That said, there are also areas for concern. This proposal appears to comprise a diverse set of issues that will be difficult to resolve under one umbrella. Even for technology, the EU paper proposes a number of initiatives, including digital regulation, anti-trust, limiting foreign investment, and addressing cyber threats. This creates the risk that, in aiming to get everything done, nothing will get done, especially when there could be competing priorities and interests across issues. The reality is that not every emerging technology issue should be tackled by a U.S.-EU partnership. For instance, it would be wise for the United States to distinguish between primarily national security and intelligence issues, such as cyber threats, which would be better addressed through existing military (NATO) and intelligence (Five Eyes) alliances, versus economic ones (such as antitrust regulation).
Of greater concern is that this proposal’s overarching framework is based on a partnership of like-minded democracies. This risks muddying the waters between economic and political issues. While there are certainly liberal democratic values that lie at the heart of many of the technology policy positions of the United States and Europe, such as privacy and speech protections, leveraging democracy as the partnership’s fundamental organizing principal risks alienating potential partners with overlapping economic interests. In turn, this feeds China’s ability to frame the global narrative as a contest between autocratic and democratic systems, enabling Beijing to pull away potential collaborators to a U.S.-EU partnership, such as Hungary. Moreover, framing the entire partnership in terms of a confrontation with China risks vitiating the opportunity for collaboration with China in areas of shared interest—even if they could be narrow.
Finally, there are two critical topics pertinent to emerging technology that appear to be absent from this proposed U.S.-EU partnership but should be urgently prioritized. One is how governments can promote the competitiveness and global market share of Western firms and continue to shape international standards for emerging technologies. This will not only require paying careful attention to technical standards development by international bodies but, more importantly, cultivating partnerships between governments and private firms and increasing investment in research and development in critical technology areas. Another issue is resilience. Great power competition will likely involve disruptive events, whether due to cyberattacks, economic recessions, or pandemics. The private sector, as well as regulatory bodies in both the United States and Europe, have made notable efforts to develop cybersecurity resilience frameworks to anticipate, withstand, and rapidly recover in the wake of disruptive cyber events. However, these efforts have largely focused on the financial services sector and have not been coordinated at the governmental level by the United States and EU. A broader and common effort to harmonize resilience frameworks, especially given the interdependence of the transatlantic economies, should be an integral element of a revitalized transatlantic economic partnership.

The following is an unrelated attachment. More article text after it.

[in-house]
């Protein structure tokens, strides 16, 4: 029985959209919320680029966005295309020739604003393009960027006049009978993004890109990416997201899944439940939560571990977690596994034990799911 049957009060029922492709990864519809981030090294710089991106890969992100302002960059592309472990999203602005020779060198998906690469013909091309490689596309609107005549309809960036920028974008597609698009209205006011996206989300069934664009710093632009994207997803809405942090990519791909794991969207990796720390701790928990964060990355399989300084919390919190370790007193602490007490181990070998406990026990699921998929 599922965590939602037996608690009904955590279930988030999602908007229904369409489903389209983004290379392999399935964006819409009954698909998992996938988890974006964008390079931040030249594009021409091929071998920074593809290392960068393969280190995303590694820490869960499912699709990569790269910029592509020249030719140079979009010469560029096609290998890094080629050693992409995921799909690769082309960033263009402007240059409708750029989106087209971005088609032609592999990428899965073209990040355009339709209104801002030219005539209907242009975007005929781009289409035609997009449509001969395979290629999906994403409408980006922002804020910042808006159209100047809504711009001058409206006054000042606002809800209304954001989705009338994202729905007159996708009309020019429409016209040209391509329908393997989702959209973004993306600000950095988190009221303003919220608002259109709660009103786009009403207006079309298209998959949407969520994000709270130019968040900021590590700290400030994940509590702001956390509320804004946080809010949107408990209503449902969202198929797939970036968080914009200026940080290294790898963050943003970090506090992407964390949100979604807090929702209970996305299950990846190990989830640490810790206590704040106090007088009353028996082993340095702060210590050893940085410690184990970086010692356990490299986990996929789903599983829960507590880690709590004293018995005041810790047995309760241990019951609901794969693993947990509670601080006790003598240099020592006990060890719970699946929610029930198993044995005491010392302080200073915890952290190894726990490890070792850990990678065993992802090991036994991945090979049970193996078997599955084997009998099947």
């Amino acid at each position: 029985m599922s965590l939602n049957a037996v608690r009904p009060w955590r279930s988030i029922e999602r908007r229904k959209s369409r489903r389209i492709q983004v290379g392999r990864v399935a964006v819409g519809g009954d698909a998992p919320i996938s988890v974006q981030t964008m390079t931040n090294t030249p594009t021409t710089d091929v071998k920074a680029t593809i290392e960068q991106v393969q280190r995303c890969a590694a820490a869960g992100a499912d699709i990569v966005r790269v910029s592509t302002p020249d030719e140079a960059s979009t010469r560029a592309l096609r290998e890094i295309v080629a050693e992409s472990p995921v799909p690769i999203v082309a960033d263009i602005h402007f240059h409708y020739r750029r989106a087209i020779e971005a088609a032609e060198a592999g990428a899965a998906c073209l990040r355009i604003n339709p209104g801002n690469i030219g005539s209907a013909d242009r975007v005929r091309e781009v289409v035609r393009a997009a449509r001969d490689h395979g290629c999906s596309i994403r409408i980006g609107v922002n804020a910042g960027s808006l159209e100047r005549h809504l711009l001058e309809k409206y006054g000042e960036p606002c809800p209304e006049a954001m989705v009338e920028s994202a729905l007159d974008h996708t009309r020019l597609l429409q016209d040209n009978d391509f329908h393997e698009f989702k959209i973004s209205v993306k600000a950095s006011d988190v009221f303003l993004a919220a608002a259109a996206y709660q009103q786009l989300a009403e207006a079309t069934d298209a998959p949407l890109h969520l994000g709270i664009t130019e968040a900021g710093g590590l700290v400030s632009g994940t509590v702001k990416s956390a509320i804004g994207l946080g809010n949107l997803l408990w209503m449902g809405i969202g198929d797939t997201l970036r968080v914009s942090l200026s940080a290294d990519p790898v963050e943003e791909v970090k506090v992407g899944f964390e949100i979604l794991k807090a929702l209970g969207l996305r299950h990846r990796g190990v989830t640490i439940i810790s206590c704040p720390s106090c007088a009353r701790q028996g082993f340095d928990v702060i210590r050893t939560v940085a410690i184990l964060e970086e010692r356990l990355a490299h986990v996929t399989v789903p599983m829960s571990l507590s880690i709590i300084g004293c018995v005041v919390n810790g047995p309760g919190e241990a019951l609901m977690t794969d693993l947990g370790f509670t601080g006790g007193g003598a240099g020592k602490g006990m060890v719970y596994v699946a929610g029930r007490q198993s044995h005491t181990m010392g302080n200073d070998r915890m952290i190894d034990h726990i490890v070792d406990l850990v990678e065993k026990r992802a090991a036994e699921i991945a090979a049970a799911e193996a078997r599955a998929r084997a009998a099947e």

Despite the flaws in this latest announcement, the EU’s recognition of the economic dimensions of great power competition is a positive development, and the United States should respond to this call to action and work with transatlantic partners to develop a shared strategy to confront their contemporary challenges.